Nicola, Kamloops, and Similkameen Railway
In the 1870s, while George Dawson and other geologists and surveyors were surveying the area around what is now Merritt for the new Canadian Pacific Railway, not only did they discover new routes for transportation, they also discovered coal. In those days it was Nicola, and not Merritt (known then as Forksdale), that was the major centre in the region. Forksdale was named after the fork between the Nicola and Coldwater Rivers and was the underdog in status to Nicola until the early 1900s.
With the discovery of coal came the need to transport it around the southern interior for local use, as well as the need to move it to the larger markets on the west coast. In 1891, two railways were awarded charters to build rail lines into the area. Backed by the CPR, the Nicola Valley Railway proposal involved a line being built from the CPR mainline at Spences Bridge to Nicola. At the same time, an independent railway, the Nicola, Kamloops & Similkameen Coal & Railway Company(NK&S) was founded to build lines from Kamloops, to Nicola, south to Princeton and then on to Osooyos. Neither railway started construction and both charters lapsed.
In 1903, the coal beds around Nicola inspired William Hamilton Merritt, a local entrepreneur, to revive the charter for the NK&S. Merritt, born in 1855, was among other things, a mining engineer with big plans. Merritt had prospected for coal in the area in 1891. Finding it, he organized the NK&S railway plan to transport the coal out of the valley and, after considerable delay, the independent company started construction on the railway from Spences Bridge in 1905. Seeing the value of the initiative, the CPR leased the charter in 1905. Using its more significant resources, the CPR increased the pace of the work so that the line was completed in 1906. A year later, in 1907, the railway extended across the Coldwater River and connected to the other major lines. The first coal left on a train on January 22, 1907. As the hunger for coal grew, the NK&S Railway was eventually bought out by the Canadian Pacific Railway.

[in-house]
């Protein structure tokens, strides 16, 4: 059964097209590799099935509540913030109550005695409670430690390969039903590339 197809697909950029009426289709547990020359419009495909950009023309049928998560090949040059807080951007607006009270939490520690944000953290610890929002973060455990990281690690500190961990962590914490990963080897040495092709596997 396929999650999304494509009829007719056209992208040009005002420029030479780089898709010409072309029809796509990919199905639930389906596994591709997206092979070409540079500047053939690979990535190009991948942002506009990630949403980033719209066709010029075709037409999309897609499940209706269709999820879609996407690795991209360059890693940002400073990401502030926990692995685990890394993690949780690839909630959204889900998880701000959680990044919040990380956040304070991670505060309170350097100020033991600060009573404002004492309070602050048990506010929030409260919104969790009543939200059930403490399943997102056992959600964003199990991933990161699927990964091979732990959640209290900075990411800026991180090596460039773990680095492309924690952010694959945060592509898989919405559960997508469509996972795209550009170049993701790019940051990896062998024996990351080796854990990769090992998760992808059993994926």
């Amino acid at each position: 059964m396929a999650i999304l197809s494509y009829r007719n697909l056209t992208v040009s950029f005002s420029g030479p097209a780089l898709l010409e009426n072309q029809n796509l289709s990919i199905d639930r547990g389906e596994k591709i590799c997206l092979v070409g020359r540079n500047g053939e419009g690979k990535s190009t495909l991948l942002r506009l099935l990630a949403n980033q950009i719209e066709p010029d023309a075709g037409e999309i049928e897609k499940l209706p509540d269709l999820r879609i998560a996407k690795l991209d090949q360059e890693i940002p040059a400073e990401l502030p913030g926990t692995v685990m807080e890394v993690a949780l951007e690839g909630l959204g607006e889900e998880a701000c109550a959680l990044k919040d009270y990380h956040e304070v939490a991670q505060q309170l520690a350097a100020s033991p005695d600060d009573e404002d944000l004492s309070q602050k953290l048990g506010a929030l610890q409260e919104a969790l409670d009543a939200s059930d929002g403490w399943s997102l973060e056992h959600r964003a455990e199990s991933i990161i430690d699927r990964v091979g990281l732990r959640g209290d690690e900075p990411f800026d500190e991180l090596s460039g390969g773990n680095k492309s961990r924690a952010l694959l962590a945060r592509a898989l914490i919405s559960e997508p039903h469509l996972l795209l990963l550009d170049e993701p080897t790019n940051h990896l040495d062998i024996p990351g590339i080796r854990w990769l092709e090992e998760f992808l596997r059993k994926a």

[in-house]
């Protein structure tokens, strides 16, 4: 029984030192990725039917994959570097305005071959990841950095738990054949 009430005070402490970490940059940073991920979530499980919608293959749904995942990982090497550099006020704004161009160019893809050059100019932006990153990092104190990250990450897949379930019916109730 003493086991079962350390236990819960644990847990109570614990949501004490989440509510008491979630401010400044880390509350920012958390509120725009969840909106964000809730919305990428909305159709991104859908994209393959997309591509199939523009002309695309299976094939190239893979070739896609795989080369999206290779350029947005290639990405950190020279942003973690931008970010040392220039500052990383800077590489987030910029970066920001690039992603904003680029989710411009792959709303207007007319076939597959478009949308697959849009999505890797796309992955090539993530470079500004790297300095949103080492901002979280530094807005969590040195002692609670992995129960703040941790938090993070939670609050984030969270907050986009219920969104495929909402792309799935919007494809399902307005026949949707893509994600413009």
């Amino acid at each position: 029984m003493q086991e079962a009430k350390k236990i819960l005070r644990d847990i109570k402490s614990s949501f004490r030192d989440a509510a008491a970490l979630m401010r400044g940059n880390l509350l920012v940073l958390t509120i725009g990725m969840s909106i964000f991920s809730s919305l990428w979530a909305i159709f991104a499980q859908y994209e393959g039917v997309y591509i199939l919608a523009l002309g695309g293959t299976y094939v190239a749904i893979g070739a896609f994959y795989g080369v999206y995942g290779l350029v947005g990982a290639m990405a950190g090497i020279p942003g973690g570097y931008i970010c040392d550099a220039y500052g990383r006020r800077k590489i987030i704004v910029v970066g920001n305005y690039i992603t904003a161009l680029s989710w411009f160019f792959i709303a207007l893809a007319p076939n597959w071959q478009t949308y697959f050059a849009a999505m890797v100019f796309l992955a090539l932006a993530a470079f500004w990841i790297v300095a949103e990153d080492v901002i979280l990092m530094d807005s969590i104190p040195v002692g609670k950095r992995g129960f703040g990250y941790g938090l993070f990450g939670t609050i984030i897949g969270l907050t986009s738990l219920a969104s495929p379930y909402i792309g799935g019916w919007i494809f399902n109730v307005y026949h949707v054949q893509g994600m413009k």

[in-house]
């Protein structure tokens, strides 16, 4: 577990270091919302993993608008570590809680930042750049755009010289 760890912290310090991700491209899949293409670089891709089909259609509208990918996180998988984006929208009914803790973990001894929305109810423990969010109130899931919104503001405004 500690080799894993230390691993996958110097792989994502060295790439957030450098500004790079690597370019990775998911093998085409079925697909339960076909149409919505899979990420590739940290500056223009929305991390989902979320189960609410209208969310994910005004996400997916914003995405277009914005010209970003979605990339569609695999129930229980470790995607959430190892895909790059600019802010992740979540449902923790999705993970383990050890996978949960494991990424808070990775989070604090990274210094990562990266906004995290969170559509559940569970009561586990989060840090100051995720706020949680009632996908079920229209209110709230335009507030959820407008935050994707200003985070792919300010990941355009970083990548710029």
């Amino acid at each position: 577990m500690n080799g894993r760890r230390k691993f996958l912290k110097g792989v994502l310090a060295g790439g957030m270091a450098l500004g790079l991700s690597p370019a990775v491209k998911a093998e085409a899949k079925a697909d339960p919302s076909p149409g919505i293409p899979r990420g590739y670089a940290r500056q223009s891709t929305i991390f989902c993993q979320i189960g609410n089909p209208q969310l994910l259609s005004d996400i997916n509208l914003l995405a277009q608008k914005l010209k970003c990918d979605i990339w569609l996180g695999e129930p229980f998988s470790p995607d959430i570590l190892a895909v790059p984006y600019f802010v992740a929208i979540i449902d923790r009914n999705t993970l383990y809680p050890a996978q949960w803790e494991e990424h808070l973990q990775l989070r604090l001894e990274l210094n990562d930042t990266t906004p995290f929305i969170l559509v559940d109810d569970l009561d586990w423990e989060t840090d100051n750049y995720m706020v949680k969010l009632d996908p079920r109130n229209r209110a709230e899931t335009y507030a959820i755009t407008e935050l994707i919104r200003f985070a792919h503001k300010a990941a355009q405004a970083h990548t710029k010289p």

In recognition for William Hamilton Merritt's tireless efforts to bring the railway, and therefore access to a world of suppliers and customers to the town, the name Forksdale was changed to Merritt in 1906.
Starting in 1915, the NK&S Railway operated as part of the CPR's Kettle Valley Railway, and later becoming part of the CPR's Princeton Subdivision. As passenger rail-use declined and the smaller lines began to compete with the new Hope-Princeton Highway, the KVR, and therefore the NK&S Railways, were abandoned in the 1980s. The track was removed in 1991.